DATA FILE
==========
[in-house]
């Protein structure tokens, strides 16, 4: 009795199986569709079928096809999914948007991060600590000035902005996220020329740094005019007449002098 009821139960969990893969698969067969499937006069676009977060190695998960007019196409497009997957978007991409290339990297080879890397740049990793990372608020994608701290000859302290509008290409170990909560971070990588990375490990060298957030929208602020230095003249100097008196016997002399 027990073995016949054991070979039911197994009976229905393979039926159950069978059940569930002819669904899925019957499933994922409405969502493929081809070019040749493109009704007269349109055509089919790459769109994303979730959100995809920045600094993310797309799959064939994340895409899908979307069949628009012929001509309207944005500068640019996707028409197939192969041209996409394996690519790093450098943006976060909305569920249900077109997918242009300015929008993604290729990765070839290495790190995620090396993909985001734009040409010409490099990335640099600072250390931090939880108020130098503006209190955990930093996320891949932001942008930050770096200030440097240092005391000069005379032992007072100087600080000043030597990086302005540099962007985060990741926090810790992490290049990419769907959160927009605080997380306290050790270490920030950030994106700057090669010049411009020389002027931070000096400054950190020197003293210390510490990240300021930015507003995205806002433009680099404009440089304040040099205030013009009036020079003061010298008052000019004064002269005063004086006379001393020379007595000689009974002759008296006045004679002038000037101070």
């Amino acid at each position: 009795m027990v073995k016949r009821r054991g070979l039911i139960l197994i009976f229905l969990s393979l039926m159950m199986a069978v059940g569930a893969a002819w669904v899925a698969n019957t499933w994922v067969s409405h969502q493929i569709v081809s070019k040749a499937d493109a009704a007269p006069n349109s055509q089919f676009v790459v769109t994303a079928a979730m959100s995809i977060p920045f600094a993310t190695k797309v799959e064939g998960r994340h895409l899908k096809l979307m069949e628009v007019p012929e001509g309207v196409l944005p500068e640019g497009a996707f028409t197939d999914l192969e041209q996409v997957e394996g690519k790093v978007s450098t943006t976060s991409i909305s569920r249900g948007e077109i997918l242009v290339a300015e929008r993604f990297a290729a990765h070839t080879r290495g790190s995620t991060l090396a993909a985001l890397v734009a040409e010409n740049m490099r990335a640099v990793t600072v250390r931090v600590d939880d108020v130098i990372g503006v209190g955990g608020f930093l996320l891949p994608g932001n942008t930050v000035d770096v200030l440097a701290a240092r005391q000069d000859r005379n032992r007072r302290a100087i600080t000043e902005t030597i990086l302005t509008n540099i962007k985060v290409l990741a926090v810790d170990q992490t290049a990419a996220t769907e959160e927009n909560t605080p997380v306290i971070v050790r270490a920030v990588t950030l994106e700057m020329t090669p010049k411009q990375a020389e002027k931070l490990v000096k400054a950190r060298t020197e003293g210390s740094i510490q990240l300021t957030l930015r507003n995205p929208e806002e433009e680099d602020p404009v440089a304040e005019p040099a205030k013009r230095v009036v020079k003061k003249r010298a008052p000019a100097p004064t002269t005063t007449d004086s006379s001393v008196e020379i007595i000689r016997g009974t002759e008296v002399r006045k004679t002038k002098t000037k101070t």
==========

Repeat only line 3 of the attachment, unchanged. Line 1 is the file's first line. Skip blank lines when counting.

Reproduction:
């Amino acid at each position: 009795m027990v073995k016949r009821r054991g070979l039911i139960l197994i009976f229905l969990s393979l039926m159950m199986a069978v059940g569930a893969a002819w669904v899925a698969n019957t499933w994922v067969s409405h969502q493929i569709v081809s070019k040749a499937d493109a009704a007269p006069n349109s055509q089919f676009v790459v769109t994303a079928a979730m959100s995809i977060p920045f600094a993310t190695k797309v799959e064939g998960r994340h895409l899908k096809l979307m069949e628009v007019p012929e001509g309207v196409l944005p500068e640019g497009a996707f028409t197939d999914l192969e041209q996409v997957e394996g690519k790093v978007s450098t943006t976060s991409i909305s569920r249900g948007e077109i997918l242009v290339a300015e929008r993604f990297a290729a990765h070839t080879r290495g790190s995620t991060l090396a993909a985001l890397v734009a040409e010409n740049m490099r990335a640099v990793t600072v250390r931090v600590d939880d108020v130098i990372g503006v209190g955990g608020f930093l996320l891949p994608g932001n942008t930050v000035d770096v200030l440097a701290a240092r005391q000069d000859r005379n032992r007072r302290a100087i600080t000043e902005t030597i990086l302005t509008n540099i962007k985060v290409l990741a926090v810790d170990q992490t290049a990419a996220t769907e959160e927009n909560t605080p997380v306290i971070v050790r270490a920030v990588t950030l994106e700057m020329t090669p010049k411009q990375a020389e002027k931070l490990v000096k400054a950190r060298t020197e003293g210390s740094i510490q990240l300021t957030l930015r507003n995205p929208e806002e433009e680099d602020p404009v440089a304040e005019p040099a205030k013009r230095v009036v020079k003061k003249r010298a008052p000019a100097p004064t002269t005063t007449d004086s006379s001393v008196e020379i007595i000689r016997g009974t002759e008296v002399r006045k004679t002038k002098t000037k101070t």